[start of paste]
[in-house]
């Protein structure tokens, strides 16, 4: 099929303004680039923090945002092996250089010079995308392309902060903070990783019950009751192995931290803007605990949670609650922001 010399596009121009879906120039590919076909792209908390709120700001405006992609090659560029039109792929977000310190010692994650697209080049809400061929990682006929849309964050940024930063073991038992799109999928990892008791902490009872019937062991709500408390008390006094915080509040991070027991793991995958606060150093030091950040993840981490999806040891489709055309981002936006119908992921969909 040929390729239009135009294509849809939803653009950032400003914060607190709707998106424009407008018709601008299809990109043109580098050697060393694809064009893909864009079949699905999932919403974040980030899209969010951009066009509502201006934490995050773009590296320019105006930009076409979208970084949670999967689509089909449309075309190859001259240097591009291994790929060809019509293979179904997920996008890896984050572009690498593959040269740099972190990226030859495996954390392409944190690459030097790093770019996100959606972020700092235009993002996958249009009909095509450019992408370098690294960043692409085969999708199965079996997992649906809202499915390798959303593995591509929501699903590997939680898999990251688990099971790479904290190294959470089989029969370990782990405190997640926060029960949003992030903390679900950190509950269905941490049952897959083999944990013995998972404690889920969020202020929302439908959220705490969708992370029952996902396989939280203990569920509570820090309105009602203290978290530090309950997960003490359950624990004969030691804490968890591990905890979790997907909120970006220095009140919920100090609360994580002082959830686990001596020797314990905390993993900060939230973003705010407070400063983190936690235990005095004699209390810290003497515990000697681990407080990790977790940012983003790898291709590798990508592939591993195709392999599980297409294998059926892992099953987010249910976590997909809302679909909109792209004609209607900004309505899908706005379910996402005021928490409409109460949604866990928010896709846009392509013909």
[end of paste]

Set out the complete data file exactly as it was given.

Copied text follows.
[in-house]
């Protein structure tokens, strides 16, 4: 099929303004680039923090945002092996250089010079995308392309902060903070990783019950009751192995931290803007605990949670609650922001 010399596009121009879906120039590919076909792209908390709120700001405006992609090659560029039109792929977000310190010692994650697209080049809400061929990682006929849309964050940024930063073991038992799109999928990892008791902490009872019937062991709500408390008390006094915080509040991070027991793991995958606060150093030091950040993840981490999806040891489709055309981002936006119908992921969909 040929390729239009135009294509849809939803653009950032400003914060607190709707998106424009407008018709601008299809990109043109580098050697060393694809064009893909864009079949699905999932919403974040980030899209969010951009066009509502201006934490995050773009590296320019105006930009076409979208970084949670999967689509089909449309075309190859001259240097591009291994790929060809019509293979179904997920996008890896984050572009690498593959040269740099972190990226030859495996954390392409944190690459030097790093770019996100959606972020700092235009993002996958249009009909095509450019992408370098690294960043692409085969999708199965079996997992649906809202499915390798959303593995591509929501699903590997939680898999990251688990099971790479904290190294959470089989029969370990782990405190997640926060029960949003992030903390679900950190509950269905941490049952897959083999944990013995998972404690889920969020202020929302439908959220705490969708992370029952996902396989939280203990569920509570820090309105009602203290978290530090309950997960003490359950624990004969030691804490968890591990905890979790997907909120970006220095009140919920100090609360994580002082959830686990001596020797314990905390993993900060939230973003705010407070400063983190936690235990005095004699209390810290003497515990000697681990407080990790977790940012983003790898291709590798990508592939591993195709392999599980297409294998059926892992099953987010249910976590997909809302679909909109792209004609209607900004309505899908706005379910996402005021928490409409109460949604866990928010896709846009392509013909």